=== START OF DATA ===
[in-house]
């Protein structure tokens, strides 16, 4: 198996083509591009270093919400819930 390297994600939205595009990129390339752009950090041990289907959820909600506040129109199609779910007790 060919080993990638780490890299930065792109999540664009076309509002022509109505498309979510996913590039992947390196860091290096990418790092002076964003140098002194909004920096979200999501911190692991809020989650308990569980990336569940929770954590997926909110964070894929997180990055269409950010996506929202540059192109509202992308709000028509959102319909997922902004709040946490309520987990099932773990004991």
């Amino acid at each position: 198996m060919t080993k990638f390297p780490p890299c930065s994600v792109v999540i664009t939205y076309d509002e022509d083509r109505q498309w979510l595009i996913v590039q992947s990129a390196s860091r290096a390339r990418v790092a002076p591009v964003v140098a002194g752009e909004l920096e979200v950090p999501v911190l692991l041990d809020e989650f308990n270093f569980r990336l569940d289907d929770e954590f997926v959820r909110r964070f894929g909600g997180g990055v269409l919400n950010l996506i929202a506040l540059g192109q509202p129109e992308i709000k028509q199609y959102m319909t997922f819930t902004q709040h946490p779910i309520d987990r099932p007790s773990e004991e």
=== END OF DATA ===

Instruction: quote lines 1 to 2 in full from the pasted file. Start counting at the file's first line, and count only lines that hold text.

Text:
[in-house]
């Protein structure tokens, strides 16, 4: 198996083509591009270093919400819930 390297994600939205595009990129390339752009950090041990289907959820909600506040129109199609779910007790 060919080993990638780490890299930065792109999540664009076309509002022509109505498309979510996913590039992947390196860091290096990418790092002076964003140098002194909004920096979200999501911190692991809020989650308990569980990336569940929770954590997926909110964070894929997180990055269409950010996506929202540059192109509202992308709000028509959102319909997922902004709040946490309520987990099932773990004991």